Dental care just as important for the sick and elderly

Hussein Elastal, Ottawa dental surgeon

Although good dental health is important for everyone, it may not be possible for all residents of nursing homes. A reasonable explanation for this may be that the responsibility of a power of attorney authority, or a caregiver, is usually focused on making up for the basic care that short-staffed homes may not always provide with consistency. And, as several publicly funded health services are delisted to help the province trim its multi-billion dollar deficit, it’s unlikely that Ontarians will see a marked improvement in the care provided to seniors residing in long-term care facilities in the near future.

In addition, if we are all guilty of neglecting our own teeth at one point or another in our busy lives, it’s easy enough for a caregiver to let dental care for a loved one fall by the wayside. Besides, there are few among us who would even think of taking on the job of cleaning an elderly loved one’s teeth or dentures. It’s something we assume everyone does for themselves, or that health care aides in nursing homes would do for a resident without prompting from family.

If at all possible, when caring for an individual who is either physically or mentally incapable of cleaning his or her own teeth or dentures, a caregiver should inquire about the daily dental hygiene provided at a nursing home. It should be part of the comprehensive care package offered by any long-term care facility, but it may not always be implemented on a day-to-day basis. To make sure that it is, a caregiver can always insist that dental hygiene is specified in a loved one’s basic care plan upon admission to a home.

Monitoring dental hygiene for an individual who still has teeth would go a long way to preventing cavities and periodontal disease, while regular dental care for those without teeth could prevent fungal disease and other types of sores caused by ill-fitting dentures. Unwanted diseases can be avoided by simply removing dentures at bedtime and placing these in a container for overnight soaking in a cleaning solution.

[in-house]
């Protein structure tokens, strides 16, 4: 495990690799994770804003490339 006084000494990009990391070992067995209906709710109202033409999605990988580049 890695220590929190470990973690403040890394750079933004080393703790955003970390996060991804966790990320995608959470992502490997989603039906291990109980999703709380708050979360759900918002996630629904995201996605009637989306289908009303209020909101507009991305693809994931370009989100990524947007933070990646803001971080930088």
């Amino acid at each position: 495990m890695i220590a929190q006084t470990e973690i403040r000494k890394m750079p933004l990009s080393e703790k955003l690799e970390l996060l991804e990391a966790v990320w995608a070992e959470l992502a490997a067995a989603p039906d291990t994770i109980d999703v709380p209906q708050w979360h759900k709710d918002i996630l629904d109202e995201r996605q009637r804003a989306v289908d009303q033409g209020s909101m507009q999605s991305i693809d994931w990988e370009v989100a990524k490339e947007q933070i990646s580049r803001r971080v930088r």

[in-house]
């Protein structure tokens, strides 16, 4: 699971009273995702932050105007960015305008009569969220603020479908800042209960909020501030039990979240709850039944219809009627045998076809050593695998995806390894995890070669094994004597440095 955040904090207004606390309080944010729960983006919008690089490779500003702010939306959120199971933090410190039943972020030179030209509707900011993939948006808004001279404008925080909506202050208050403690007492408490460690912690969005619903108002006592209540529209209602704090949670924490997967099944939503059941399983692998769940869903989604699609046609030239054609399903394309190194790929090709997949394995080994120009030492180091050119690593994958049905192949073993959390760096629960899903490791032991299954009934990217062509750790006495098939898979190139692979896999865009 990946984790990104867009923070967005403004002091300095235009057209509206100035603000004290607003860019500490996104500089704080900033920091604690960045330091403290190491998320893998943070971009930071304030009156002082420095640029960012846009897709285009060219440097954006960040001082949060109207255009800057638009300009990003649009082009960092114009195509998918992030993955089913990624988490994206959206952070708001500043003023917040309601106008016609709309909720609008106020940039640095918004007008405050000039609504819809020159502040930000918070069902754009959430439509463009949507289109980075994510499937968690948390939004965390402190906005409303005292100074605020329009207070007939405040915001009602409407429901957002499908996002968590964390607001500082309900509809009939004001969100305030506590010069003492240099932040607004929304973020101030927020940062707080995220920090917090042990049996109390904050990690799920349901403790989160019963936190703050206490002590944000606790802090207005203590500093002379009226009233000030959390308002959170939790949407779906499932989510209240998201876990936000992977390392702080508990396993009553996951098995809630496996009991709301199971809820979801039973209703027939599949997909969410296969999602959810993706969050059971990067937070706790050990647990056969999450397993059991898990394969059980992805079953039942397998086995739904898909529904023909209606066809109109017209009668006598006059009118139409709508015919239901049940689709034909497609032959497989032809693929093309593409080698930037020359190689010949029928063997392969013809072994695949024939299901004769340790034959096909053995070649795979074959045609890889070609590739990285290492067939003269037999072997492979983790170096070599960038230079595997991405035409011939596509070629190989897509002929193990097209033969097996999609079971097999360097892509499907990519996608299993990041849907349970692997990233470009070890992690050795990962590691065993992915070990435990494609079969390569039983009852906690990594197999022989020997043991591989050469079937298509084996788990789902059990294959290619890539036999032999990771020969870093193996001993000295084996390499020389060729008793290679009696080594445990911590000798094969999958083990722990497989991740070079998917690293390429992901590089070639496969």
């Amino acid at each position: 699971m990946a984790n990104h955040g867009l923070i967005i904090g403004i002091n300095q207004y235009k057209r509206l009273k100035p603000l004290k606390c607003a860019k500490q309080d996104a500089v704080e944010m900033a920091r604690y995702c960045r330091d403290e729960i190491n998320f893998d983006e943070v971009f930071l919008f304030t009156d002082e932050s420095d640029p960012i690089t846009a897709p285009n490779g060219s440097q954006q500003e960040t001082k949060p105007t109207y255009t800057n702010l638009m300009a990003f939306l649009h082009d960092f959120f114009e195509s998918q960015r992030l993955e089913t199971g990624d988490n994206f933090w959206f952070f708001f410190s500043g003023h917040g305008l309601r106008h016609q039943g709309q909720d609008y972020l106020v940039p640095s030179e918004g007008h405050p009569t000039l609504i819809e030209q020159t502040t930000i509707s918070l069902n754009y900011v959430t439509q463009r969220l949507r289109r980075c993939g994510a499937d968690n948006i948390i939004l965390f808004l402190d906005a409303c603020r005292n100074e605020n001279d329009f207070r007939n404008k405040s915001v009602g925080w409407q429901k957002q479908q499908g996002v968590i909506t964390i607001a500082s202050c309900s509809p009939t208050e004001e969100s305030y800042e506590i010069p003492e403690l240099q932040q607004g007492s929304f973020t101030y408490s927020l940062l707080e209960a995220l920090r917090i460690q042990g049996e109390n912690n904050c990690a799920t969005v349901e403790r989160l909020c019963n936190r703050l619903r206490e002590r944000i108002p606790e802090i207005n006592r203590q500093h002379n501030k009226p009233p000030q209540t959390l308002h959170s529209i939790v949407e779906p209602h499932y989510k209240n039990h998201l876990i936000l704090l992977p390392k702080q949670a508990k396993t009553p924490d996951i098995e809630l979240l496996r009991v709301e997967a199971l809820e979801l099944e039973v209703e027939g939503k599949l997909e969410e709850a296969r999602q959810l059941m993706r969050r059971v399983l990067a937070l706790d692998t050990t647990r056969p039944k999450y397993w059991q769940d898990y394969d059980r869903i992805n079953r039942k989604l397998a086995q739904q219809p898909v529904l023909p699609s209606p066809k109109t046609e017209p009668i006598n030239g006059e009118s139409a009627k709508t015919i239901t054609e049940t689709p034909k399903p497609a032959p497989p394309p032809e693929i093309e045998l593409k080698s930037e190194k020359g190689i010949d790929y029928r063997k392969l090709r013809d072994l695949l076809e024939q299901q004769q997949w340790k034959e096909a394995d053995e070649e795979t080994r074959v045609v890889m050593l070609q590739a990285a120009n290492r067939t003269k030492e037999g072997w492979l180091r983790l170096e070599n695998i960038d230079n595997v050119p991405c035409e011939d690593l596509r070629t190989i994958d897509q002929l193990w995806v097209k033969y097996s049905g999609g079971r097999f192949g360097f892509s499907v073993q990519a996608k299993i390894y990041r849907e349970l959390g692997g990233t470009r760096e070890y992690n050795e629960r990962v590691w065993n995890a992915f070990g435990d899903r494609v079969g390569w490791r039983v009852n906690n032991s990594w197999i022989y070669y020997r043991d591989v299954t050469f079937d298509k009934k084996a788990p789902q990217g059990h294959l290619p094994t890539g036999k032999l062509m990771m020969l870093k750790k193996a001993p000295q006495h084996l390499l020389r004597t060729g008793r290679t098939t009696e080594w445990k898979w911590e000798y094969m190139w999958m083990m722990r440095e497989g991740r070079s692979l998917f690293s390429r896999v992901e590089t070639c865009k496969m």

The sick and elderly are often on several medications, some of which may cause xerostomia, a condition of dry mouth. This form of salivary gland dysfunction can be improved by avoiding caffeine, tobacco and alcohol and drinking plenty of water (ideally fluoridated). Also helpful are artificial saliva products such as Biotene, Oasis moisturizing mouthwash by Sensodyne, Salese lozenges with Xylitol by Nuvora, as well as the use of USFDA approved secretagogues such as Pilocarpine tablets and Cevimaline for salivary hypofunction. Caregivers responsible for a loved one with a condition of dry mouth should ask a home physician about the possibility of lowering the dose of various medications known to cause the problem. Sometimes just lowering the dose of a medication can make a huge difference in the life of an elderly who suffers from that condition.

Other adults can lower their risk of developing oral infections by chewing a sugarless, medicated gum, as recently reported by a British group of researchers. Poor oral hygiene among elderly adults can lead to debris-covered dentures and tooth decay, which can affect one’s overall health. For example, high levels of dental plaque, combined with an oral infection called “thrush”, can lead to serious illnesses elsewhere in the body, such as pneumonia. Therefore, an easy-to-use method for oral hygiene could help improve the overall health of any elderly person.

People with dementia or other conditions affecting their physical or mental status are most vulnerable to dental problems. In fact, there are several health conditions which can interfere with regular oral hygiene, and possibly become a contributing factor to dental disease. These conditions would include movement disorders such as Parkinson’s, cerebral palsy, atrophy, tremors, dystonia, dyskinesia, chorea and tics; cognitive impairment such as Alzheimer’s and Huntington Disease can be added to this list, as well as musculoskeletal conditions including osteoporosis, Paget’s Disease and arthritis. Other health problems likely to lead to dental problems include diabetes, hypertension, coronary artery disease and stroke, all of which further confirm the importance of monitoring an elder’s dental health.

Lastly, if a resident of a long-term care facility is able to transfer from bed to chair easily, regular visits to a dentist are highly recommended. Depending on the availability of a caregiver, of course, and the mode of transportation required for an elderly person who is wheelchair bound, bi-annual visits to the dentist would be good preventative medicine.